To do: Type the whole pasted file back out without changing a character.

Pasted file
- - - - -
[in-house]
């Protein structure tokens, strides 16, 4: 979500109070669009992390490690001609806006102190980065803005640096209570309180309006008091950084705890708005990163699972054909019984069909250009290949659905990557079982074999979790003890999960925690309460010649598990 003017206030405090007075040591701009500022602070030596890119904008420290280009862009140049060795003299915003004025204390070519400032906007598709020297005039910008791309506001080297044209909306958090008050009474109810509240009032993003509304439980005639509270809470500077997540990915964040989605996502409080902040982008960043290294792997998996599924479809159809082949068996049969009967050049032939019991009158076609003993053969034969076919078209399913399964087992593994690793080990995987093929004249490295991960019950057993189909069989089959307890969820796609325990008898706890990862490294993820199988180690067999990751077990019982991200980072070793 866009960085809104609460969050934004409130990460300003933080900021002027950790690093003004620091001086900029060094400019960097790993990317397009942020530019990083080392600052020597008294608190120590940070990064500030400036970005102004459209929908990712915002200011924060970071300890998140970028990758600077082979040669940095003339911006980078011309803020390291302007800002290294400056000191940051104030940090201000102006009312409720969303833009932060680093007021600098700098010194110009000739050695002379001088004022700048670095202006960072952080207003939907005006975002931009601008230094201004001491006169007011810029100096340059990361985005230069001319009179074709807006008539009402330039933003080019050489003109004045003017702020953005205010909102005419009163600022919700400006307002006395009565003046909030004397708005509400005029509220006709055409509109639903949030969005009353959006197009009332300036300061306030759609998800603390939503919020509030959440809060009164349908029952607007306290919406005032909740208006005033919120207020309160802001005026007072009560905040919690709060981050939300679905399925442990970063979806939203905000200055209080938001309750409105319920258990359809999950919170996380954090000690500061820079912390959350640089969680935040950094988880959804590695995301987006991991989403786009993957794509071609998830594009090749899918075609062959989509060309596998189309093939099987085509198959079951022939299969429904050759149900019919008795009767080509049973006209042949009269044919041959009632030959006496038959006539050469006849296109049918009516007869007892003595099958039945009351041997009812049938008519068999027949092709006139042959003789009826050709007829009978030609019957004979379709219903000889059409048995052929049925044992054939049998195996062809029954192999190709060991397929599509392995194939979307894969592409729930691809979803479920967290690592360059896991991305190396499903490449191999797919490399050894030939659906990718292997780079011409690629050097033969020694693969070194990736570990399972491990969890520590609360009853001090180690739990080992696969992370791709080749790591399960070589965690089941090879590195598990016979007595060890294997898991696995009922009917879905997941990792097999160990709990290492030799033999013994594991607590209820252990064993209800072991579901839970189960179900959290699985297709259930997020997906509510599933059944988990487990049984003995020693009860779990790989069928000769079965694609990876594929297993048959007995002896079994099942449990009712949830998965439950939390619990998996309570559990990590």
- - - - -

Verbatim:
[in-house]
């Protein structure tokens, strides 16, 4: 979500109070669009992390490690001609806006102190980065803005640096209570309180309006008091950084705890708005990163699972054909019984069909250009290949659905990557079982074999979790003890999960925690309460010649598990 003017206030405090007075040591701009500022602070030596890119904008420290280009862009140049060795003299915003004025204390070519400032906007598709020297005039910008791309506001080297044209909306958090008050009474109810509240009032993003509304439980005639509270809470500077997540990915964040989605996502409080902040982008960043290294792997998996599924479809159809082949068996049969009967050049032939019991009158076609003993053969034969076919078209399913399964087992593994690793080990995987093929004249490295991960019950057993189909069989089959307890969820796609325990008898706890990862490294993820199988180690067999990751077990019982991200980072070793 866009960085809104609460969050934004409130990460300003933080900021002027950790690093003004620091001086900029060094400019960097790993990317397009942020530019990083080392600052020597008294608190120590940070990064500030400036970005102004459209929908990712915002200011924060970071300890998140970028990758600077082979040669940095003339911006980078011309803020390291302007800002290294400056000191940051104030940090201000102006009312409720969303833009932060680093007021600098700098010194110009000739050695002379001088004022700048670095202006960072952080207003939907005006975002931009601008230094201004001491006169007011810029100096340059990361985005230069001319009179074709807006008539009402330039933003080019050489003109004045003017702020953005205010909102005419009163600022919700400006307002006395009565003046909030004397708005509400005029509220006709055409509109639903949030969005009353959006197009009332300036300061306030759609998800603390939503919020509030959440809060009164349908029952607007306290919406005032909740208006005033919120207020309160802001005026007072009560905040919690709060981050939300679905399925442990970063979806939203905000200055209080938001309750409105319920258990359809999950919170996380954090000690500061820079912390959350640089969680935040950094988880959804590695995301987006991991989403786009993957794509071609998830594009090749899918075609062959989509060309596998189309093939099987085509198959079951022939299969429904050759149900019919008795009767080509049973006209042949009269044919041959009632030959006496038959006539050469006849296109049918009516007869007892003595099958039945009351041997009812049938008519068999027949092709006139042959003789009826050709007829009978030609019957004979379709219903000889059409048995052929049925044992054939049998195996062809029954192999190709060991397929599509392995194939979307894969592409729930691809979803479920967290690592360059896991991305190396499903490449191999797919490399050894030939659906990718292997780079011409690629050097033969020694693969070194990736570990399972491990969890520590609360009853001090180690739990080992696969992370791709080749790591399960070589965690089941090879590195598990016979007595060890294997898991696995009922009917879905997941990792097999160990709990290492030799033999013994594991607590209820252990064993209800072991579901839970189960179900959290699985297709259930997020997906509510599933059944988990487990049984003995020693009860779990790989069928000769079965694609990876594929297993048959007995002896079994099942449990009712949830998965439950939390619990998996309570559990990590």